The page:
Expenses during our backpacking Maldives low budget trip – €35 ($39.50) per person per day
During our Maldives low budget trip, we took note of every expense incurred on the Maldives local islands and divided the total cost by the number of days we spent, to come up with an average figure per day.
We are splitting this figure further to give an idea of our actual expenses while backpacking Maldives.
Expense for food and accommodation on the Maldives local islands – €26.16 ($30.20) per person per day
This was easily our biggest expense when backpacking Maldives. We soon discovered that in most cases, it would have been more affordable to book half board accommodation, than to book bed and breakfast and eat our meals elsewhere. We were also lucky enough to get a very good discount at one of our hotels which lowered the total cost. Check this link frequently as accommodation deals are common, particularly in the shoulder season.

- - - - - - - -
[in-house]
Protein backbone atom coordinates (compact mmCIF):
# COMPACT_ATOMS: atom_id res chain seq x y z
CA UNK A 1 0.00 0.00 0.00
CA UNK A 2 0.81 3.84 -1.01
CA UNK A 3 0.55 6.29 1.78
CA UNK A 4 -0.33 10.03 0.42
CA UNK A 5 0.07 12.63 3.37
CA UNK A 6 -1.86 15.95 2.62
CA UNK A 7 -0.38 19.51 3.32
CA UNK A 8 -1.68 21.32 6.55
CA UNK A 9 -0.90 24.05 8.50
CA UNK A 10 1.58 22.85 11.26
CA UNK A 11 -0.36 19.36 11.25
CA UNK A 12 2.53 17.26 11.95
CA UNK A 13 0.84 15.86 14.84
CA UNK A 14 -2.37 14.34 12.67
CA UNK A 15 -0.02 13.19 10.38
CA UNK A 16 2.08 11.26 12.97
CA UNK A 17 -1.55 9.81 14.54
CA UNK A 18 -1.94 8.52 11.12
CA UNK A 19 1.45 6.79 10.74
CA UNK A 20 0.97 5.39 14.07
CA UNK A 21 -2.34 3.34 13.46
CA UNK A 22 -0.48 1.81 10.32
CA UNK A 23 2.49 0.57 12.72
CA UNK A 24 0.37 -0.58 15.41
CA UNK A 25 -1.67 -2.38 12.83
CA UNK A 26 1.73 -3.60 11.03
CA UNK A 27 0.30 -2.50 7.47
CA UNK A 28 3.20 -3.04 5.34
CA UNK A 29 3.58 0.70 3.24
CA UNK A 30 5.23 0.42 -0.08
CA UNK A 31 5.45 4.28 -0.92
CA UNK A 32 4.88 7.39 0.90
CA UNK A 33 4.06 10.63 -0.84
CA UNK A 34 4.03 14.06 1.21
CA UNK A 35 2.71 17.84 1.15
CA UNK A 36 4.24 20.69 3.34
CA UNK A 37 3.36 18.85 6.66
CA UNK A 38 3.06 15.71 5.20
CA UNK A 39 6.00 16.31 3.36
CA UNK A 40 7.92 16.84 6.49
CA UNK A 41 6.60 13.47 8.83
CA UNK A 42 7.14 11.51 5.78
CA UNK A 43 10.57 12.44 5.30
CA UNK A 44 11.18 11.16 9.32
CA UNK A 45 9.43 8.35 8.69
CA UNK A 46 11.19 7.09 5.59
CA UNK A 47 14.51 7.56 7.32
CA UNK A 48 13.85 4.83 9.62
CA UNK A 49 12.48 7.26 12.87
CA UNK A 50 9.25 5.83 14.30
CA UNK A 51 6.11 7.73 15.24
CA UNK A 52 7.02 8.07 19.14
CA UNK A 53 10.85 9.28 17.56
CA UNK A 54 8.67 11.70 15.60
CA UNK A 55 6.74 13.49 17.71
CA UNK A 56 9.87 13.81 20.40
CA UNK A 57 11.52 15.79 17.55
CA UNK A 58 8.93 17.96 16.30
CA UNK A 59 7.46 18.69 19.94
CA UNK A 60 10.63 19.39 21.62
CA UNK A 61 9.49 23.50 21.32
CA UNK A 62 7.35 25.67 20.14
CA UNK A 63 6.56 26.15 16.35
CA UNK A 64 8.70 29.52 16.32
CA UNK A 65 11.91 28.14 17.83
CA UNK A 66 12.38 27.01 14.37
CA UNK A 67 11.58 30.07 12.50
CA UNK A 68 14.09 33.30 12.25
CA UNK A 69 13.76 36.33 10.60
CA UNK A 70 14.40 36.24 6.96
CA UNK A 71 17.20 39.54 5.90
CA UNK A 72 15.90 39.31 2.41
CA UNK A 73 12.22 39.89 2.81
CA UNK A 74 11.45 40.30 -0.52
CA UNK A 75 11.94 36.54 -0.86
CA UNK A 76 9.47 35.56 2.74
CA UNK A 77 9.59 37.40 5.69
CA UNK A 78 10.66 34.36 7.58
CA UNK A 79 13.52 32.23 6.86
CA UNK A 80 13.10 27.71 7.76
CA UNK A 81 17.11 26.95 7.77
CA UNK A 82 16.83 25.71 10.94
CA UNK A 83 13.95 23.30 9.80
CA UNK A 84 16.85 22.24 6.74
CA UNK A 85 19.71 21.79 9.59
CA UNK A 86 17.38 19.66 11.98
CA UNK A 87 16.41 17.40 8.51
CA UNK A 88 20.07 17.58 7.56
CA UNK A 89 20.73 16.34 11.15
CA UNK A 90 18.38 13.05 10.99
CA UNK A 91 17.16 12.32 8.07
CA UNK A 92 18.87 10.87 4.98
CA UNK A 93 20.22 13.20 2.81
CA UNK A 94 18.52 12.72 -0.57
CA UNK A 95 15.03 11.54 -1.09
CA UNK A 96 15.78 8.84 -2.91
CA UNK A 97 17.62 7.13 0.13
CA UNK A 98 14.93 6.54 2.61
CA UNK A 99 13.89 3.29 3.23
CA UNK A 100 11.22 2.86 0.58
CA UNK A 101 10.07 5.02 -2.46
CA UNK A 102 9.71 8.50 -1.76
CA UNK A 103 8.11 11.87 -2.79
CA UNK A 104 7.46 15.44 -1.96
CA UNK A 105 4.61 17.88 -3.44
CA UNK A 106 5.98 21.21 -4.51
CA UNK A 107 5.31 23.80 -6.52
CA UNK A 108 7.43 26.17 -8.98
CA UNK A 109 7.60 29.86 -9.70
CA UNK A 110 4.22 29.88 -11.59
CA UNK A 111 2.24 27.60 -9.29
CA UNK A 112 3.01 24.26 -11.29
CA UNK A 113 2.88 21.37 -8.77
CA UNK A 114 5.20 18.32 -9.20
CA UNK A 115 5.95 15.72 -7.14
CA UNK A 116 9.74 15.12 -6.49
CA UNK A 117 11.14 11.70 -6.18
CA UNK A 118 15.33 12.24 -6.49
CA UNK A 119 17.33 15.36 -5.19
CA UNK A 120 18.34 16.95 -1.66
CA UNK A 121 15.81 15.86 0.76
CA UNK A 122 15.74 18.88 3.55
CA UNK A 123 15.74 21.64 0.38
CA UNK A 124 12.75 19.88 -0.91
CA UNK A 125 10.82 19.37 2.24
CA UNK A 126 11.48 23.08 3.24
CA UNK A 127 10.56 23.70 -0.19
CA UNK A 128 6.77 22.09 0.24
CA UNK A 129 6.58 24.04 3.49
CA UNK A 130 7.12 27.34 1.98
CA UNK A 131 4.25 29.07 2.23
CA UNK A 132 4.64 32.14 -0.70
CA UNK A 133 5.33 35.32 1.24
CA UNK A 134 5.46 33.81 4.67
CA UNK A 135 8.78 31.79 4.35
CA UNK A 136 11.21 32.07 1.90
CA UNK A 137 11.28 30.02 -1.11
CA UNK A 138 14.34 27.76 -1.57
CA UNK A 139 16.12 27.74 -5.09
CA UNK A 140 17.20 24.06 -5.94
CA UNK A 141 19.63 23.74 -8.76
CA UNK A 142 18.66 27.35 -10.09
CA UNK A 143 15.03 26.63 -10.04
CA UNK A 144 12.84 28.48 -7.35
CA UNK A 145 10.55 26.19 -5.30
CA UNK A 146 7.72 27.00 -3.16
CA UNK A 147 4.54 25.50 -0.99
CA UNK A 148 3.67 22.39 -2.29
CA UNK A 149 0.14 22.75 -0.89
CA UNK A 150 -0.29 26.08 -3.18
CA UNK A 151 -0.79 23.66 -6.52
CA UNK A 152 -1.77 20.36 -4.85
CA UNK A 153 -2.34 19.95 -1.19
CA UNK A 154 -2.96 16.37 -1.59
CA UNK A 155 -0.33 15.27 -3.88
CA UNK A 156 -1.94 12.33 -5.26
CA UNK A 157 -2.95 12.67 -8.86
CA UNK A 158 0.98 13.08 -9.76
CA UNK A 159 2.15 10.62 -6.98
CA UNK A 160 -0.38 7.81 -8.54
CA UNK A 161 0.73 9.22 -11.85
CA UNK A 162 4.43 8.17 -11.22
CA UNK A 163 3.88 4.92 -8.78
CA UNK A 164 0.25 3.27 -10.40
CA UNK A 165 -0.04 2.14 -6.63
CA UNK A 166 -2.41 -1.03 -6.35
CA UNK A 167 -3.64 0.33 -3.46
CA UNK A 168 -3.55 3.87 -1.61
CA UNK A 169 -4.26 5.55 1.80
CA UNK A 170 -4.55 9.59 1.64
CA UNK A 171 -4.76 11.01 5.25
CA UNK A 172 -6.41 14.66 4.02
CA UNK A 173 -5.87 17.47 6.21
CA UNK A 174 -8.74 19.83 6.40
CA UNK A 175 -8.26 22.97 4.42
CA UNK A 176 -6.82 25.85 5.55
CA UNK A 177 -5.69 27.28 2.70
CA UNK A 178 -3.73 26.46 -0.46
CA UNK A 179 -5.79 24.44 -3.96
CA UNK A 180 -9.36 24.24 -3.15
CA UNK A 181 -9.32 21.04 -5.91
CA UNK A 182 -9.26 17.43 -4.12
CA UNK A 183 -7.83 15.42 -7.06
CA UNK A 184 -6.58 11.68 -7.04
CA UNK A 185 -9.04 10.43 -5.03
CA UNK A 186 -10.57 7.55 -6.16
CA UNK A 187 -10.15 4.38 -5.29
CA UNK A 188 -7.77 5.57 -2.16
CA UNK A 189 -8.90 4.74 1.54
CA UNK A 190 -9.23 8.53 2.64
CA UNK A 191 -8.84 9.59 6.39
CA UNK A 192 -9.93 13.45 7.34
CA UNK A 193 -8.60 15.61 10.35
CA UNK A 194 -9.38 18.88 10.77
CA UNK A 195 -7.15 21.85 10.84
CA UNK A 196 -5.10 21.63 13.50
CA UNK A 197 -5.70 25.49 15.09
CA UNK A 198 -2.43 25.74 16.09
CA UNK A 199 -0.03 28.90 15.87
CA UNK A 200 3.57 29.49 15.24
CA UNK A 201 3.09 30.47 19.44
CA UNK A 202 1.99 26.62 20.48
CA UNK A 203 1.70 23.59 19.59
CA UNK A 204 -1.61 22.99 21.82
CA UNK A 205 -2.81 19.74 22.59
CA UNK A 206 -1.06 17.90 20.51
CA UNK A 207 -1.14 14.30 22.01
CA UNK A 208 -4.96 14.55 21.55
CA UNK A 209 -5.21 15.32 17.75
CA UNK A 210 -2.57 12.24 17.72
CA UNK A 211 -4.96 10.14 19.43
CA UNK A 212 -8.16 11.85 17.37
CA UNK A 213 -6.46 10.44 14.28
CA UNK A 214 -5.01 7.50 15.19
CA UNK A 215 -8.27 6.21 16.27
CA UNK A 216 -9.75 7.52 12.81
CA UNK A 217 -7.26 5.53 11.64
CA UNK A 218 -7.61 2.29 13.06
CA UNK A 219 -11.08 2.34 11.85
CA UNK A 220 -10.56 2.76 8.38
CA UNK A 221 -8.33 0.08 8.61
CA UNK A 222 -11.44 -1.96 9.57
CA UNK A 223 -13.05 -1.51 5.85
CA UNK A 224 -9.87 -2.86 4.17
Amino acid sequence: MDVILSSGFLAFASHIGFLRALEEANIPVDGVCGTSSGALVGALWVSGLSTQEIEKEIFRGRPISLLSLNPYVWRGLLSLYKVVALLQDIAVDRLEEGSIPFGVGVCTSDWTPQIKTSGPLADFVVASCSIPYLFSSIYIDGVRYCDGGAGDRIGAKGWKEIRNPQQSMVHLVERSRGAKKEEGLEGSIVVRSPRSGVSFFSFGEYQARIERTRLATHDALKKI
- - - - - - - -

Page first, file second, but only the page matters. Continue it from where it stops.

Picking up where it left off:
Expense for transport to the Maldives local islands – €0.96 ($1.10) per person per day
This included taxi expenses on Male (about $1.20 each/ride), local bus expenses on Hulhumale (about $1.30 each/ride), and ferry expenses between islands. As explained above, local ferries are cheap, making this expense very affordable! If you intend using speedboats between islands, your transport cost will of course shoot up!
Expense for connectivity on the Maldives local islands – €1.00 ($1.14) per person per day
Our Dhiraagu sim card and data package cost $32 for 15GB of data and lasted well into our trip! Ooredoo was the same price for only 9GB of data. We used the sim card on our portable mifi router (one of the best investments we made during long term travel) and connected our phones to this, so that we could both make use of one sim card. Wifi is usually available at the guesthouses, but speeds can be a bit slow.
Expense for activities on the Maldives local islands – €6.56 ($7.48) per person per day